For over a decade, financial services industry observers have been predicting that industry consolidation will continue indefinitely-eventually gobbling up the small practitioner and/or rendering him profitless. A bold prediction-the kind headlines are made of. Too bad it simply doesn't coincide with reality.

The fact is, small practitioners have always had a strong presence among personal service professionals. I would submit there's a place for them in our industry that will not diminish over time, just as there has always been a place for small practitioners in the accounting world and the legal and medical professions.

How prevalent are smaller practitioners in our industry? According to the latest FPA Member Demographics Summary, almost half (46%) of the association's membership works in offices of only one to five employees. Another 15% work in offices of six to ten employees, leaving less than 40% of the membership working for larger firms.

The accounting industry is even more skewed toward smaller practitioners, if we consider the membership of the American Institute of Certified Public Accountants. Says Mark Koziel, the director of specialized communities and firm practice management for the AICPA, "There are 44,000 accounting firms in the U.S. and of those, 33,000 are sole practitioners who work alone or have one assistant."

In fact, smaller shops may be the current trend in accounting. Adds Koziel, "The profession is ever-evolving. We have more and more CPAs who hang out a shingle and start their own shop. They may or may not want to grow; what they have in common is they want to be on their own."

The point, says Koziel, is that mainstream America wants to work with sole practitioners. Which may be good enough for tax preparers. After all, everyone needs to do a tax return but not everyone needs to do a financial plan (or so they tell themselves). But just as most tax preparers work with a range of clients from individuals to small businesses, so do small-shop financial advisors work with both small and large-even institutional-clients.

The inescapable conclusion is that a large segment of U.S. consumers-both affluent and less affluent-prefer to work with smaller firms. They value their ability to stay close to the firm's founder, and possibly work with him or her directly, and they feel they get better service from the smaller entities.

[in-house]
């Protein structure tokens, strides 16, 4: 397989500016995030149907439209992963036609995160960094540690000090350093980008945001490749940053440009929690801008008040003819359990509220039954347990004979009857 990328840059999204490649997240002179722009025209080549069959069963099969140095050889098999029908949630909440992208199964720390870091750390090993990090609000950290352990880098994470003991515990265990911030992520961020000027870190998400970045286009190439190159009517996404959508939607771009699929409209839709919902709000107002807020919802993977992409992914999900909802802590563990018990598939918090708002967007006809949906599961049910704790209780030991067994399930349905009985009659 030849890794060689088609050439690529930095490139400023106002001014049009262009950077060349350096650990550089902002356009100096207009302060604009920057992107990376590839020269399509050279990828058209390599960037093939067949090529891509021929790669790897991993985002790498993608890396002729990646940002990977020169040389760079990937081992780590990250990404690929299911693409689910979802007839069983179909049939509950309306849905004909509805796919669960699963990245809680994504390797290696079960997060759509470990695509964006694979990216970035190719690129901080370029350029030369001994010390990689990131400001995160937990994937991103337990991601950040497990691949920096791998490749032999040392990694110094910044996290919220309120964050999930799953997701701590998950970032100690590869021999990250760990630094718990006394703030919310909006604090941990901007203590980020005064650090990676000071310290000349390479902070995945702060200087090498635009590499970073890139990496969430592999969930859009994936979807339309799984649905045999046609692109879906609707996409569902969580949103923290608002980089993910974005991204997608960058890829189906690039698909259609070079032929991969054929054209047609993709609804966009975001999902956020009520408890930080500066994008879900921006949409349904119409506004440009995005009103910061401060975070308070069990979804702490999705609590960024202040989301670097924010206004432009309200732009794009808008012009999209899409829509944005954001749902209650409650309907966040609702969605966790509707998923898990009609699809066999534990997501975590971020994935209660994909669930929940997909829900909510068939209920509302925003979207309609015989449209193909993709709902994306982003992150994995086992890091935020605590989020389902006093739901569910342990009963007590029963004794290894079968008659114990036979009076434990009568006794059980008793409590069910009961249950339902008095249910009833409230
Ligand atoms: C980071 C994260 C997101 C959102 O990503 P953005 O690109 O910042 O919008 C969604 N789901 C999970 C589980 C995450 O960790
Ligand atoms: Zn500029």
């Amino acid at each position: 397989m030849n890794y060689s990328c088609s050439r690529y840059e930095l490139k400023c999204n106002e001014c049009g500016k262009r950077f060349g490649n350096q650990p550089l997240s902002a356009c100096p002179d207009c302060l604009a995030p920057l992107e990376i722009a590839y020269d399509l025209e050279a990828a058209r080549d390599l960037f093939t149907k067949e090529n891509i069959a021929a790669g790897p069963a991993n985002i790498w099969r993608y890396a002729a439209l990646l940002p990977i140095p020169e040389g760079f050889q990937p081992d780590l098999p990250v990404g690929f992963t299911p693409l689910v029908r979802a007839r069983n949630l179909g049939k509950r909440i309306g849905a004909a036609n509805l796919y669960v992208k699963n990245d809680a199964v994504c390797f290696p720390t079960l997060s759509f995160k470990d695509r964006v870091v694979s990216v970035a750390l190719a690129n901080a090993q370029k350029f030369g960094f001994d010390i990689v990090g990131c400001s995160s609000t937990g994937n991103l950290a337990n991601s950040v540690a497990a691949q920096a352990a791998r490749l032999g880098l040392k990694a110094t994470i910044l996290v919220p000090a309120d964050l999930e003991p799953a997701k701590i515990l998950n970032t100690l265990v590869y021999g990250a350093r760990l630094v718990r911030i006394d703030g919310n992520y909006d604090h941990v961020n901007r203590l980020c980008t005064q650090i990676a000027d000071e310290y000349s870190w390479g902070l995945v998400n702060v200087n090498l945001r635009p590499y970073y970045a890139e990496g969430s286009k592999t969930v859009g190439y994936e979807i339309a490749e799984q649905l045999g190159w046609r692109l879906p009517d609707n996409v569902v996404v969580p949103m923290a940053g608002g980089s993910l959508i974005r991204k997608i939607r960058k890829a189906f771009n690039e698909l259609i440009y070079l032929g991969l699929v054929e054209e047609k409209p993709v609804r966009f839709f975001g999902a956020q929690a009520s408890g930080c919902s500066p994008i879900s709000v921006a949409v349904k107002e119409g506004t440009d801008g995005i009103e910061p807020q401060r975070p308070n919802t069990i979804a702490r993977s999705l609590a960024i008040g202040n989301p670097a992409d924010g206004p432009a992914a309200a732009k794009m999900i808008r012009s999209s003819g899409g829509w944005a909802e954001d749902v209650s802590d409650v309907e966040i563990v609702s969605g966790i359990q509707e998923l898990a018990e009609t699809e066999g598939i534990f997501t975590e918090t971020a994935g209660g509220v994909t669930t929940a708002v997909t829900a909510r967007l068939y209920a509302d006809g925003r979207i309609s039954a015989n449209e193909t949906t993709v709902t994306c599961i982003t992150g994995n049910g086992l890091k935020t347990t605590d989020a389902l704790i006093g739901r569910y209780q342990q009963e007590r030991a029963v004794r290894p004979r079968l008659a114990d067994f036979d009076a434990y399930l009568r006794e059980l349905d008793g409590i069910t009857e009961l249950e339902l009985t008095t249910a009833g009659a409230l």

That's what's in it for consumers; what's in it for advisors? Lifestyle. As an advisor, you can easily get swept up in the growth of the firm you work for to the point where company business pre-empts the personal side of things. Some advisors value their lifestyle-specifically their ability to be good spouses and parents-above all else. The business comes second, but because it's critical to the advisor's livelihood, the advisor has structured it to support his or her desired lifestyle-not the other way around.

David Goad, president of Succession Planning Consultants, Inc. in Newport Beach, Calif., says there are more lifestyle boutique advisors in the profession than many realize. "There are two permanent landscape changes that occurred after the market meltdowns of the last 18 months that will continue to support this practice model choice," says Goad. "First, economic events of late have influenced clients to be less impressed with 'bigness' [think of the huge amounts of assets recently repositioned from banks and wirehouse firms] and more impressed with a financial advisor who connects with them, including the ability to help address their own lifestyle planning concerns related to finances."

The second change, says Goad, is a mounting trend that is evident in the late-career advisor space where more advisors are seeking to reduce the workload and stress in their practices, resulting in a new succession strategy they did not anticipate: enjoying their work so much that they intend to die with their boots on and transition their practice via a buy/sell agreement to a colleague in the profession.